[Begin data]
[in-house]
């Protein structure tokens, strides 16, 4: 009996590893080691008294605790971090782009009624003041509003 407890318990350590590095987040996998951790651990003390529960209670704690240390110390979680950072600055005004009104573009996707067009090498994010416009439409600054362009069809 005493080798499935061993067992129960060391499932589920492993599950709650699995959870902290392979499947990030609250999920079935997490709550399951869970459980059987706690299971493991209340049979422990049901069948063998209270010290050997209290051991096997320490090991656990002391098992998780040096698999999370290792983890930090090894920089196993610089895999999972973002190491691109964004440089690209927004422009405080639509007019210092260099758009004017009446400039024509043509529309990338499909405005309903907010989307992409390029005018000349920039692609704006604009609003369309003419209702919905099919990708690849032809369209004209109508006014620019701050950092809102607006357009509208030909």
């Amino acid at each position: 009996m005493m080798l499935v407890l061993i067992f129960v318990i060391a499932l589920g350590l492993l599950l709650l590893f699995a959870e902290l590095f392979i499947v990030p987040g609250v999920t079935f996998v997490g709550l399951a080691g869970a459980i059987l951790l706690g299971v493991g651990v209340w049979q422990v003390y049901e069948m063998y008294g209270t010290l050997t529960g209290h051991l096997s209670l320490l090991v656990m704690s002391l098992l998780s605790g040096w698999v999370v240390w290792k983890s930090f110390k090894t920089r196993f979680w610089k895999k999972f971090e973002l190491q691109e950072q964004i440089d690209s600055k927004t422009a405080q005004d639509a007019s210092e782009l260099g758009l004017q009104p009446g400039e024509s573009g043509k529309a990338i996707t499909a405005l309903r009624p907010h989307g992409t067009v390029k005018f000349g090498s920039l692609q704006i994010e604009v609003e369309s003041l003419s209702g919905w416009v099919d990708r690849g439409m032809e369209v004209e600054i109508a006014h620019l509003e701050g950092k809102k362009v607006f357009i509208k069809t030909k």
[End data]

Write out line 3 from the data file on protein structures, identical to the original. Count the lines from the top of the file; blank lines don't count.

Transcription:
């Amino acid at each position: 009996m005493m080798l499935v407890l061993i067992f129960v318990i060391a499932l589920g350590l492993l599950l709650l590893f699995a959870e902290l590095f392979i499947v990030p987040g609250v999920t079935f996998v997490g709550l399951a080691g869970a459980i059987l951790l706690g299971v493991g651990v209340w049979q422990v003390y049901e069948m063998y008294g209270t010290l050997t529960g209290h051991l096997s209670l320490l090991v656990m704690s002391l098992l998780s605790g040096w698999v999370v240390w290792k983890s930090f110390k090894t920089r196993f979680w610089k895999k999972f971090e973002l190491q691109e950072q964004i440089d690209s600055k927004t422009a405080q005004d639509a007019s210092e782009l260099g758009l004017q009104p009446g400039e024509s573009g043509k529309a990338i996707t499909a405005l309903r009624p907010h989307g992409t067009v390029k005018f000349g090498s920039l692609q704006i994010e604009v609003e369309s003041l003419s209702g919905w416009v099919d990708r690849g439409m032809e369209v004209e600054i109508a006014h620019l509003e701050g950092k809102k362009v607006f357009i509208k069809t030909k």